In August, the Dallas Morning News outed Texas senator Ted Cruz as a native of Calgary, Alberta and likely dual American-Canadian citizen. In response, Cruz announced that he would be renouncing his Canadian citizenship.
“Nothing against Canada,” he said in a statement. “But I’m an American by birth [his mother was a U.S. citizen living in Canada], and as a U.S. Senator, I believe I should be only an American.”
Renouncing your citizenship involves a little more than just saying you’re doing it (same with declaring bankruptcy). First Cruz has to prove his eligibility to de-Canadianize himself by asserting that he’s over 18, does not live in Canada, and meets certain other criteria. If he passes that inspection, he fills out an online application, pays a $100 fee, and then waits for his request to process. Once he gets the okay, boom!, he’s all American.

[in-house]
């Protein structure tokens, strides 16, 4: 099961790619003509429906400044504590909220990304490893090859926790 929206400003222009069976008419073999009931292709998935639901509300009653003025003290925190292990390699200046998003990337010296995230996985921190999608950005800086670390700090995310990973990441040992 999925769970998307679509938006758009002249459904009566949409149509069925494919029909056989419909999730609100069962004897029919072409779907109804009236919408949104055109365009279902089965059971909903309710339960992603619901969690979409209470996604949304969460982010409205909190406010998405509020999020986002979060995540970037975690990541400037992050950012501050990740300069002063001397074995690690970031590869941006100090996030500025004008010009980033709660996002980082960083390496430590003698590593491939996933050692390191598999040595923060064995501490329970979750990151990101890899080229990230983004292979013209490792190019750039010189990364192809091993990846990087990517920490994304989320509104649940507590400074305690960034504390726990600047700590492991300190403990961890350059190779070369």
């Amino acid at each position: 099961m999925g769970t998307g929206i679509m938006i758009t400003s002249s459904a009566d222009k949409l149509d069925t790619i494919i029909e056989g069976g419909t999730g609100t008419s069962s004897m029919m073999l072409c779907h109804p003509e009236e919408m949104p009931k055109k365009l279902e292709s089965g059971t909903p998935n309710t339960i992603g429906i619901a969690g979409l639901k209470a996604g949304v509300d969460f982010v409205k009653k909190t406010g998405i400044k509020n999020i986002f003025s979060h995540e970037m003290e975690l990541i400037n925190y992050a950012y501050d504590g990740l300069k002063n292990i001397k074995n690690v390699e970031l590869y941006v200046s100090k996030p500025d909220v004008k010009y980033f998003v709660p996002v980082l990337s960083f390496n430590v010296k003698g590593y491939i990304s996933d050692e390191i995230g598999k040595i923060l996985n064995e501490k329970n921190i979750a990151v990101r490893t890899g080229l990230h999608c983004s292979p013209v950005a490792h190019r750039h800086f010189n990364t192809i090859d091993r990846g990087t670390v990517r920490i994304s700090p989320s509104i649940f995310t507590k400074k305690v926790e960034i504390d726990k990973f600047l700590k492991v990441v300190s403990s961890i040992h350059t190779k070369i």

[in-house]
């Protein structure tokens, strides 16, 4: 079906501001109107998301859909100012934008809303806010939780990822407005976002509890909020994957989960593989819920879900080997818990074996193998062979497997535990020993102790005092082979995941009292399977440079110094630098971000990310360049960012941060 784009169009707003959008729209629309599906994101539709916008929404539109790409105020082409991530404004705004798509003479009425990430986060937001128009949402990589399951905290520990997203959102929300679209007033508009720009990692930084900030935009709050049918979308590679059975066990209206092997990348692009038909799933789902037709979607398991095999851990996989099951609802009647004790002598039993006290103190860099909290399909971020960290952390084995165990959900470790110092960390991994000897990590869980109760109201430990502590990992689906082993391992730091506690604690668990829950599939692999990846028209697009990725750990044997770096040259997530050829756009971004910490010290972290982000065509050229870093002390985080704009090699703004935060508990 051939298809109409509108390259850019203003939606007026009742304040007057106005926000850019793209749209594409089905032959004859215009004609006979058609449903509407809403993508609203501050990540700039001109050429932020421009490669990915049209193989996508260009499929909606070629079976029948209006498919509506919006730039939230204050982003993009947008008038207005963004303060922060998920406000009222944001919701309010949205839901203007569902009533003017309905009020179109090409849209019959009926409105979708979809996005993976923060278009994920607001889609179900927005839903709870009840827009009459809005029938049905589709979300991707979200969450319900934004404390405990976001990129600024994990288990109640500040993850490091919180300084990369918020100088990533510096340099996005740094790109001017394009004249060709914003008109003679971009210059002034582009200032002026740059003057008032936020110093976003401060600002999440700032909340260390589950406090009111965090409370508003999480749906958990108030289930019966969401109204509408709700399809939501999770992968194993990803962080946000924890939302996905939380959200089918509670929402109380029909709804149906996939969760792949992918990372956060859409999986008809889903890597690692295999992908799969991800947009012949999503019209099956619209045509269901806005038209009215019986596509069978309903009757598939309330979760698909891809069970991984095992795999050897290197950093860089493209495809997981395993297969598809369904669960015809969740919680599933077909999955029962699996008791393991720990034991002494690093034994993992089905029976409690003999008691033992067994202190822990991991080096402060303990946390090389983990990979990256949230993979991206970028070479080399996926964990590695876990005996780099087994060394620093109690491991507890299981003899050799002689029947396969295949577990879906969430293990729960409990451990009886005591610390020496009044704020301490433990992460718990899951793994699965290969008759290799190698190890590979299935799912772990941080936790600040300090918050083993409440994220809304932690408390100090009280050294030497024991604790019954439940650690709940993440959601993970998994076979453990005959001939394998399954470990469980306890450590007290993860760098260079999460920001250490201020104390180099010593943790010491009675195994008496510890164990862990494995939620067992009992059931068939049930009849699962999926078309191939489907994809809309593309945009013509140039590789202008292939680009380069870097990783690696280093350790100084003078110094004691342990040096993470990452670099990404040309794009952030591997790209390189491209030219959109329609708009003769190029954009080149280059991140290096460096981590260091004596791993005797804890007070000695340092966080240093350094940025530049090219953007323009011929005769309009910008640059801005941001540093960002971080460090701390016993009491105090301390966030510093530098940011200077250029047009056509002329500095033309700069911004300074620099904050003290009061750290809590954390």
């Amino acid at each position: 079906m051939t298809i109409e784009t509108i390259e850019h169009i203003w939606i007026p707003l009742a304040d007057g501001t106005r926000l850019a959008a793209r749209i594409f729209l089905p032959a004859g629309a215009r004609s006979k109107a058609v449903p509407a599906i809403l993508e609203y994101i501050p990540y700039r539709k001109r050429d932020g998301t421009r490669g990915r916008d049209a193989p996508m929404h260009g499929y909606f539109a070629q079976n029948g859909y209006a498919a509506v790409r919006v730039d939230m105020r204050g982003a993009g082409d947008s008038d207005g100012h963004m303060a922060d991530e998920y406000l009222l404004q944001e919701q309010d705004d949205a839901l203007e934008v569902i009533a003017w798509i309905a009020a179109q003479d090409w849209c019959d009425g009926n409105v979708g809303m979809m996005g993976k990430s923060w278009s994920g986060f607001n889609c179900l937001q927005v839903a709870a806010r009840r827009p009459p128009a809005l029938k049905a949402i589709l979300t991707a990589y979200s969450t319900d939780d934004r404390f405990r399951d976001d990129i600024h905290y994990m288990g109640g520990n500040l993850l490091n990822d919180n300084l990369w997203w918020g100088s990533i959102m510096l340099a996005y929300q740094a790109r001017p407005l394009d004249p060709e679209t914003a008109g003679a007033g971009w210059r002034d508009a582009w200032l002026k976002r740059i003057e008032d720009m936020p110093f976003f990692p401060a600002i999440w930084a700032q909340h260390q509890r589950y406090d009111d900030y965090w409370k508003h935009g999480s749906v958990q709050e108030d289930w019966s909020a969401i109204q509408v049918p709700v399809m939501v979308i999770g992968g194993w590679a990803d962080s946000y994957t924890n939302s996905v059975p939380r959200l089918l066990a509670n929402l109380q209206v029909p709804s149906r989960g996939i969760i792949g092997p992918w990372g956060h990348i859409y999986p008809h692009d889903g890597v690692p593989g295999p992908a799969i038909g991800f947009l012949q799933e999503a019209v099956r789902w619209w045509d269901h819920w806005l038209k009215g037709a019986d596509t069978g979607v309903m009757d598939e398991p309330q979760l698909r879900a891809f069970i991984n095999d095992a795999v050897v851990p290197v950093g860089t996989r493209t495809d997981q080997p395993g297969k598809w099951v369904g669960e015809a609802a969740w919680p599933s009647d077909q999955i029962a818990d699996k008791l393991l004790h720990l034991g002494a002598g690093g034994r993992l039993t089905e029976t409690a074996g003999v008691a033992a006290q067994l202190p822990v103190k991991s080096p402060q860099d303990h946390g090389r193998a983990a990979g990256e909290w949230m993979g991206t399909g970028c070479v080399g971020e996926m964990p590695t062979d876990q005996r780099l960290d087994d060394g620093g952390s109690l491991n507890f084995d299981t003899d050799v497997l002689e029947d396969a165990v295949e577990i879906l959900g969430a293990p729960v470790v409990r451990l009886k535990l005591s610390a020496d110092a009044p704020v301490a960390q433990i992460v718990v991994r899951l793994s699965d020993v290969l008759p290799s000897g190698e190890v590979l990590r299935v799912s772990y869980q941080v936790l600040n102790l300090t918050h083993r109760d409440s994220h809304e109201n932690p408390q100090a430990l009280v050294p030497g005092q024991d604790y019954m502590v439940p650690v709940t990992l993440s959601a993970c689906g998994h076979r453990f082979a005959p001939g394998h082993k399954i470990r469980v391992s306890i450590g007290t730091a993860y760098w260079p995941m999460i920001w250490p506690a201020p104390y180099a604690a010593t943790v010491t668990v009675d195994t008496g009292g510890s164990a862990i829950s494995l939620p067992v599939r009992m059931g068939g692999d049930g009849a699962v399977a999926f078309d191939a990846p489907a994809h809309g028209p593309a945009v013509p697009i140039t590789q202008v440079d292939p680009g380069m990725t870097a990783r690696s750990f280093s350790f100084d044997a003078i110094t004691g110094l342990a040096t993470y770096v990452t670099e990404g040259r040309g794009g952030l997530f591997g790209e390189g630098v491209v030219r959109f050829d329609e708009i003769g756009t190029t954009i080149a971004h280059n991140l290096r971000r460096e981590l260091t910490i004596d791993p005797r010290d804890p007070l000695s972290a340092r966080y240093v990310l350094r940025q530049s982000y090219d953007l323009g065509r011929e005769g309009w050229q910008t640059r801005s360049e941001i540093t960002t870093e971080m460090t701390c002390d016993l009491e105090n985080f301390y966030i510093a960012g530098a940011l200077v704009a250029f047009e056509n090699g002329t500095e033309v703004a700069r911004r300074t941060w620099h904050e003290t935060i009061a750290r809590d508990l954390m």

If the shoe was on the other foot, and Cruz was a member of the Canadian Parliament and a secret Texan who wanted to renounce his U.S. citizenship, he’d have a little more work to do than just filling out a web form. He’d start by finding an American consulate or embassy in a foreign country. There, a consular or diplomatic officer would then conduct an exit interview with him and have him fill out an oath of renunciation and some other paperwork asserting that he understands the ramifications of his decision. Then, he’d pay a fee of $450 and wait for his Certificate of Loss of Nationality.